Conducted by Sergiu Celibidache, the Münchner Philharmoniker (Munich Philharmonic Orchestra) performs Antonín Dvořák’s Symphony No. 9 in E minor, “From the New World”, Op. 95, B. 178. Recorded in 1991.
Antonín Dvořák’s Symphony No. 9 in E minor, “From the New World”
Antonín Dvořák’s Symphony No. 9 in E minor, “From the New World,” is one of the most popular and frequently performed symphonic works in the repertoire. It was composed in 1893 during Dvořák’s tenure in the United States as the director of the National Conservatory of Music in New York City. The symphony, often referred to simply as the “New World Symphony,” is notable for its fusion of European symphonic tradition with American musical elements, inspired by Dvořák’s experiences and observations in the U.S.
The symphony is sometimes described as Dvořák’s reflection on his experiences in the New World. While he didn’t directly quote Native American or African American spirituals, Dvořák was profoundly influenced by the spirit and rhythm of American folk music. For example, the famous English horn melody in the symphony is reminiscent of spirituals and American folk tunes, though it’s an original theme by Dvořák.
The title “From the New World” signifies both the composer’s journey to America and his exploration of the musical landscape of the country. Throughout the work, Dvořák crafts a dynamic musical narrative, from sweeping and majestic passages to delicate, introspective moments, all of which seem to capture the vastness, diversity, and promise of the American continent.
Despite its associations with American music, the symphony also remains deeply rooted in Dvořák’s Czech heritage. It’s a fusion of the two worlds – the familiar European traditions and the exciting discoveries of America – that makes this work so intriguing.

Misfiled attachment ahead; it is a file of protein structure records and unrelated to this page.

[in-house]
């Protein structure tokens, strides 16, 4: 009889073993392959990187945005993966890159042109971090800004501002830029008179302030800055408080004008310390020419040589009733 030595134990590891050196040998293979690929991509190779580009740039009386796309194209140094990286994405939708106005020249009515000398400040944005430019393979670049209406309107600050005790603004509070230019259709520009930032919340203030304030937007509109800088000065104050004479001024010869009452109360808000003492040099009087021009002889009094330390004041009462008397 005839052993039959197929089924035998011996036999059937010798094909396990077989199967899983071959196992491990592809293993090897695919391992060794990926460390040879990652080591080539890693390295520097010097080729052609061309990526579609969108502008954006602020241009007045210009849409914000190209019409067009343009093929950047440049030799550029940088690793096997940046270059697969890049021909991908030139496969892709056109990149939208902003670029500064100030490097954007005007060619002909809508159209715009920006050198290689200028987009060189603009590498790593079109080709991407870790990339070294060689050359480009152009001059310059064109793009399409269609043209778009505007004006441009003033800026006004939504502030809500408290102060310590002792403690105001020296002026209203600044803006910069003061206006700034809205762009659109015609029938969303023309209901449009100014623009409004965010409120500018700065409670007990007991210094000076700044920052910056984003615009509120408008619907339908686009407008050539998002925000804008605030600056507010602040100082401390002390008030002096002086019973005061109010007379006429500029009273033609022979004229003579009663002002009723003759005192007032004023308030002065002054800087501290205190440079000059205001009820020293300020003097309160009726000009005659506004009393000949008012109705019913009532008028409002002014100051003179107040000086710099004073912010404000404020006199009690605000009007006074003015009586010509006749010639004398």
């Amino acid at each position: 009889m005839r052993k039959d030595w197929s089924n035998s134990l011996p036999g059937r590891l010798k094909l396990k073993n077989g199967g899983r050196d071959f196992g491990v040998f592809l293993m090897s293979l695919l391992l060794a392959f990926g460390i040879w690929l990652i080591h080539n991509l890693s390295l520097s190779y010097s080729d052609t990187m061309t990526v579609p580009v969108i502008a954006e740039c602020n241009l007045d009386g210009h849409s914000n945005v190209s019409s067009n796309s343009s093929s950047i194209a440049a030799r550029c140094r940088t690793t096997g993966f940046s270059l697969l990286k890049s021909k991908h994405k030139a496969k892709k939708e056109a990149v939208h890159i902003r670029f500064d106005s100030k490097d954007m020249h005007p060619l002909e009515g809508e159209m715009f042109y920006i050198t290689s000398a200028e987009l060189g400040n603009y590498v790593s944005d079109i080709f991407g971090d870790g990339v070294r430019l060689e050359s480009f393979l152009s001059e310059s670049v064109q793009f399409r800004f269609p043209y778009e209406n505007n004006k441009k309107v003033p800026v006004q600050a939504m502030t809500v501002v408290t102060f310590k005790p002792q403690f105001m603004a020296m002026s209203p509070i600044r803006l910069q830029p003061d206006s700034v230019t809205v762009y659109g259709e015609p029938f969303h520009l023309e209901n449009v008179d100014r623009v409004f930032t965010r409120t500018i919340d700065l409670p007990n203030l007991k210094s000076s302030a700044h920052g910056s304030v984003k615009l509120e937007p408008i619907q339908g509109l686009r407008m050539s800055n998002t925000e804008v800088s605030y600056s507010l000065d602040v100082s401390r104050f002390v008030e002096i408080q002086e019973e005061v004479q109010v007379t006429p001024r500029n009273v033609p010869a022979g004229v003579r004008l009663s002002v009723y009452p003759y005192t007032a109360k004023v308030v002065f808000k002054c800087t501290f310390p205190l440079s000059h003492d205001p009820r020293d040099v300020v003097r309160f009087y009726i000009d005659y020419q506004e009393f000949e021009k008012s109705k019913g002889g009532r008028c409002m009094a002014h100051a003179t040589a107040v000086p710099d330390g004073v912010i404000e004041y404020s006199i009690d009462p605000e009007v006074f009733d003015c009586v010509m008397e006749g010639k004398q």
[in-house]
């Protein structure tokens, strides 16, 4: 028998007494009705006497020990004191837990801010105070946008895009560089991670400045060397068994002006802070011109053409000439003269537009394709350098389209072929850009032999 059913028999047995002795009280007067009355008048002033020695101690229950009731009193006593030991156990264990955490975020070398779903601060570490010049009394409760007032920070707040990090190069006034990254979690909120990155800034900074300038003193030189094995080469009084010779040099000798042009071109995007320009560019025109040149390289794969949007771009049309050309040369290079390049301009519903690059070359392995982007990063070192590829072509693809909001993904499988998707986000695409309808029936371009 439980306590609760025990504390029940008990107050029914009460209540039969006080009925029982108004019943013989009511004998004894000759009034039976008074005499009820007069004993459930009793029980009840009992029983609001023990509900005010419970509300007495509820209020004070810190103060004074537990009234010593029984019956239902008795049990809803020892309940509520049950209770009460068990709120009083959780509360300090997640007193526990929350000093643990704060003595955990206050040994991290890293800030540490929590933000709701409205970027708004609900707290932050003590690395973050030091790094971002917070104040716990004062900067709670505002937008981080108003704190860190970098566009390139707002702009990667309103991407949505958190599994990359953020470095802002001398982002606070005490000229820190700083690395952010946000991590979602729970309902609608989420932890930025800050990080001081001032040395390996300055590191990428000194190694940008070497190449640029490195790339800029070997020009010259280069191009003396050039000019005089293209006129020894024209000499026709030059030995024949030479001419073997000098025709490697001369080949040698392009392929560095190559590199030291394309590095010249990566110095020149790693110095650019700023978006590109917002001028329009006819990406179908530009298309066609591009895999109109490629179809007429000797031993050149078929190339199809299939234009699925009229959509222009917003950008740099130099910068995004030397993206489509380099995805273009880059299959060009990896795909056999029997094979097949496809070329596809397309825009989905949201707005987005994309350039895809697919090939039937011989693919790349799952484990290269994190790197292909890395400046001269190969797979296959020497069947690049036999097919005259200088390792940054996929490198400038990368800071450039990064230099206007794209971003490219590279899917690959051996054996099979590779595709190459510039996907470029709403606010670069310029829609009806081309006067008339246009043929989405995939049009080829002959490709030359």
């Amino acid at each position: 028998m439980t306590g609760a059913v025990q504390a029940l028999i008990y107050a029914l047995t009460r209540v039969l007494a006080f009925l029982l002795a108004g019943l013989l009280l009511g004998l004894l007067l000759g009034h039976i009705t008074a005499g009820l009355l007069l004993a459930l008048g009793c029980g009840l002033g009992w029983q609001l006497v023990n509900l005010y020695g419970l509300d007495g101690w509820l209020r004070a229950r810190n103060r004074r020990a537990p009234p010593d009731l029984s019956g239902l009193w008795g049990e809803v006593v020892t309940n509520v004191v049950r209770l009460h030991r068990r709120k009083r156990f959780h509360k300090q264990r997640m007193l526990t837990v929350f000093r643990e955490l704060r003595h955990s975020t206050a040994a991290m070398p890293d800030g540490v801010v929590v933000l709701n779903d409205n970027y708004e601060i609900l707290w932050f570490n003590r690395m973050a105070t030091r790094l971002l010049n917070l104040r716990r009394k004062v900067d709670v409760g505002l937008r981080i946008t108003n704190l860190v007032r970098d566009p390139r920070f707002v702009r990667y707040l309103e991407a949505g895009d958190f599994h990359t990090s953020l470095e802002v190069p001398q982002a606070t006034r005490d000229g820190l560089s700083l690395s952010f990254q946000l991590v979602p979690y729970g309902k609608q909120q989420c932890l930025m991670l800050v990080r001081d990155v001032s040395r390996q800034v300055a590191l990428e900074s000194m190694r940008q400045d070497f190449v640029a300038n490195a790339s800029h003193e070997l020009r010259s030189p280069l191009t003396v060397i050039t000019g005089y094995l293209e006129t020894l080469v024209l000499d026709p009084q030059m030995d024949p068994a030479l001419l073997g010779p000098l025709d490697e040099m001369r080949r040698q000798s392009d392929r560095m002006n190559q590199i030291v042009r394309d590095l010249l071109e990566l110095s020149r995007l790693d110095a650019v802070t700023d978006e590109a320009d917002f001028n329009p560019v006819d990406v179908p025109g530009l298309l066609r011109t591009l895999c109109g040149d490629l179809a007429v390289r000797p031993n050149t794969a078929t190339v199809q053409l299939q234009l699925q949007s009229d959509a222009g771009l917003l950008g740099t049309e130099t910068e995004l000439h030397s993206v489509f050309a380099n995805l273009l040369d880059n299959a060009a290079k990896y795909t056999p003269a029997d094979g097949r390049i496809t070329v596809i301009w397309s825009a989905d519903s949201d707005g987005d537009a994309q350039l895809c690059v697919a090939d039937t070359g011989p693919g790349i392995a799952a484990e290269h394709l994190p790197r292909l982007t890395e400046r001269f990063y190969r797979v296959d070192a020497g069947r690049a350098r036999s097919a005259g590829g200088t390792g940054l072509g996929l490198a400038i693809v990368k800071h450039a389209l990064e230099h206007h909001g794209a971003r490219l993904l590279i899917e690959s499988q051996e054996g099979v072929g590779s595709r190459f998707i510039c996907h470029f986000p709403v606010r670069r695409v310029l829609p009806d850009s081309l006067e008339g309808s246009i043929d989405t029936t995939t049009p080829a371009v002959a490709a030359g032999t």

The “New World Symphony” has enjoyed enduring popularity since its premiere, not just for its memorable melodies but also for its depth and complexity. It’s seen as an embodiment of the universality of music, transcending geographical and cultural boundaries.
- Adagio, 4/8 – Allegro molto, 2/4, E minor
- Largo, common time, D-flat major, then later C-sharp minor
- Scherzo: Molto vivace – Poco sostenuto, 3/4, E minor
- Finale: Allegro con fuoco, common time, E minor, ends in E major on a Picardy third over an altered form of the plagal cadence
1. Adagio – Allegro molto
The first movement of Dvořák’s Symphony No. 9, “From the New World”, is marked “Adagio – Allegro molto”. It sets the tone for the entire symphony and is filled with powerful contrasts and memorable themes.
The movement begins with a slow, ominous introduction (Adagio) that soon gives way to the main section of the movement (Allegro molto). The primary theme, which emerges after the introduction, is bold and energetic, presented in the strings. This theme is lively and rhythmic and has a character that suggests both European classical structure and the vigor of American folk music.
The contrasting secondary theme is more lyrical, providing a nice balance to the boldness of the primary theme. Throughout the movement, Dvořák employs his rich orchestrational skills, using different instruments and sections of the orchestra to provide color, depth, and variety.
One of the notable characteristics of this movement is its dynamic range and the sense of journey it offers. The music transitions between moments of exuberance and introspection, from stormy passages to calmer, more melodic sections.
The structure of the first movement is in a modified sonata form, a common structure used in first movements of symphonies. This means the movement presents themes, develops them, and then recapitulates or returns to them. Dvořák’s innovative treatment of these themes, along with his unique blending of Czech and American elements, makes this movement a compelling start to the symphony.
The second movement of Dvořák’s Symphony No. 9, “From the New World”, is perhaps the most famous of all the movements, and it’s marked “Largo”. It’s characterized by its evocative and soulful melodies, as well as its serene and contemplative nature.